Departments of 1Dermatology and 3Pathology, Hospital Clínico San Borja Arriarán, Santa Rosa 1234, Santiago, and 2Faculty of Medicine, University of Chile, Santiago, Chile. E-mail: email@example.com
We report here a case of a 60-year-old woman with a history of adequately controlled type 2 diabetes, hypertension and hypothyroidism, on daily treatment with metformin, hydrochlorothiazide and levothyroxine. She presented at the dermatology clinic with a 10-year history of a slowly growing and occasionally painful plaque on her left breast.
Physical examination revealed that the patient was an obese, but otherwise healthy, Hispanic woman with a brownish-coloured plaque that measured up to 6 cm in diameter, on her left breast (Fig. 1). Histopathology, punch biopsy and subsequent complete excision of the plaque demonstrated a spindle-cell proliferation, with myofibroblasts with no atypia (Fig. 2).
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Fig. 1. A brownish plaque on the left breast.
Fig. 2. (a) Haematoxylin and eosin (H&E) 25×. Band-like, ill-defined spindle-cell proliferation in the reticular dermis. (b) H&E 100×. Dermal myofibroblastic proliferation in fascicles running parallel to the epidermal surface. (c) H&E 400×. Uniform-spindled myofibroblasts with no nuclear atypia or mitoses.
Acta Derm Venereol 2018; XX: XX–XX.
Dermatomyofibroma (DMF) is a rare benign cutaneous mesenchymal neoplasm of myofibroblasts and fibroblasts that was first described in 1992 (1). It is often misdiagnosed because it is poorly known. The usual presentation of DMF is an asymptomatic, solitary, slowly growing red-brown discoloured plaque or nodule, located predominantly on the shoulder and adjacent regions, including the upper arm, axilla, neck and upper trunk (2, 3). In most cases lesions measure from 10 to 20 mm, with reports of lesions up to 150 mm, with the current case being one of the largest reported in recent years (4). DMF has been diagnosed predominantly in young female patients (3) and some cases have been reported in children (2). There is a hypothesis that, in female patients, DMF continue to grow after childhood, due to the effects of female hormones, whereas in male children lesions tend to regress spontaneously (5).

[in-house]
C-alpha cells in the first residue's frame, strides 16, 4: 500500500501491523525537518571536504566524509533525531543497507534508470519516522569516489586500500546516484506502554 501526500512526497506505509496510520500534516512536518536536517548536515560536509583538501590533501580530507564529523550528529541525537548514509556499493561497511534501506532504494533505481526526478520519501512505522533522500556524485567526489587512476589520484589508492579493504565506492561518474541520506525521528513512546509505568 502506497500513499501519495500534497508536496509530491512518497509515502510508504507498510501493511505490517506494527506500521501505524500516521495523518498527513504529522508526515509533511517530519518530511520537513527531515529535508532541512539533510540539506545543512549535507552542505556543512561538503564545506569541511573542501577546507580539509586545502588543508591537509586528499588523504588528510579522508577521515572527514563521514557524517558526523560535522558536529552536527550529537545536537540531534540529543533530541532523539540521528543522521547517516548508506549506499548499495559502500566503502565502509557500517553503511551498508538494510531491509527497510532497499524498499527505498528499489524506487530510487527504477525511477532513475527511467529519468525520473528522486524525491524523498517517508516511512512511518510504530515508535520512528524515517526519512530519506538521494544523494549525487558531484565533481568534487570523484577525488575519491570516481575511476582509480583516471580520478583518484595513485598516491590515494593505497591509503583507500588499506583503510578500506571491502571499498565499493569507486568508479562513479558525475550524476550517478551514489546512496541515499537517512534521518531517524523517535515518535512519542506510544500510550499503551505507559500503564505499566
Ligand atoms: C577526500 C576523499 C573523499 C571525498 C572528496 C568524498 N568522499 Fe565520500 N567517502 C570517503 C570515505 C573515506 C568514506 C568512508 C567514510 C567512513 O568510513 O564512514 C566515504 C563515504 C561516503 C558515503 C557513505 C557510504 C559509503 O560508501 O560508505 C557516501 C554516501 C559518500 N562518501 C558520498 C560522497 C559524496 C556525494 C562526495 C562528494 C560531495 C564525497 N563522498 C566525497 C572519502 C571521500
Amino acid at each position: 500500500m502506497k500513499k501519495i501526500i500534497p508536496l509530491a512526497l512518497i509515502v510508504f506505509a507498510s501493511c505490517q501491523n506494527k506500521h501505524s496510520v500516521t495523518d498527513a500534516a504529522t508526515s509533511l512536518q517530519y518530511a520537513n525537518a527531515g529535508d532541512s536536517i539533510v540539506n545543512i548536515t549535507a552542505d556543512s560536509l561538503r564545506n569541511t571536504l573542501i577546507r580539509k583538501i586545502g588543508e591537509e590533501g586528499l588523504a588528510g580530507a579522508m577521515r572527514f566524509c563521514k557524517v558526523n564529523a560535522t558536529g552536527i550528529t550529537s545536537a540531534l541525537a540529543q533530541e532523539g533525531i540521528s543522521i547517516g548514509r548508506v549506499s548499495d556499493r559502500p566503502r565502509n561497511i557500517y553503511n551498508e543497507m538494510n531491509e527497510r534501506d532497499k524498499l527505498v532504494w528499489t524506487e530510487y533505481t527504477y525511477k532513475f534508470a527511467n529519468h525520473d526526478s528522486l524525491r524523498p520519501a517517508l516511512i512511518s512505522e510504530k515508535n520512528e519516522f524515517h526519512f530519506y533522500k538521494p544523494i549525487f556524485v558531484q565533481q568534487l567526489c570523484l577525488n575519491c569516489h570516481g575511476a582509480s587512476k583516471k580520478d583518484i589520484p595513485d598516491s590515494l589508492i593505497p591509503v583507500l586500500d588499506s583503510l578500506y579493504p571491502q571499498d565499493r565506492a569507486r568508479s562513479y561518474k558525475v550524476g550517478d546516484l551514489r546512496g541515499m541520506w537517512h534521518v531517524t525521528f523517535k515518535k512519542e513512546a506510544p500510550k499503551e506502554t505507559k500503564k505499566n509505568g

The histological findings include a benign dermal fibroblastic and myofibroblastic proliferation, consisting of uniform spindled cells with ill-defined outlines, pale cytoplasm and spindled bland nuclei, in intersecting fascicles, arranged parallel to the epidermal surface and perpendicular to the hypodermis. Between cells, fine collagen fibres and fragmented and often increased elastic fibres can be identified. Mononuclear inflammatory infiltrates and haemorrhage are rarely seen. The proliferation typically sits in the mid-reticular dermis, sparing the papillary dermis, hypodermis and adnexal structures. Mitoses are rare, and the proliferation rate is low (Ki-67 <5%). The epidermis may show hyperplasia. Tumour cells are positive for smooth muscle actin and vimentin, and negative for CD34, S100, factor XIIIa, desmin and beta-catenin. Indeed, immunostaining with actin was positive in smooth muscle and CD34 was negative in the spindled cells (Fig. 3).
Histological differential diagnoses include dermatofibroma, dermatofibrosarcoma protuberans, piloleiomyoma, fibromatosis and fibrous scar (3–5).
The treatment of choice is simple excision, with a favourable outcome; neither recurrence or metastases have been reported (3, 4).
This Chilean case illustrates the importance of an accurate diagnosis of DMF because it represents a relevant differential diagnosis from malignant lesions.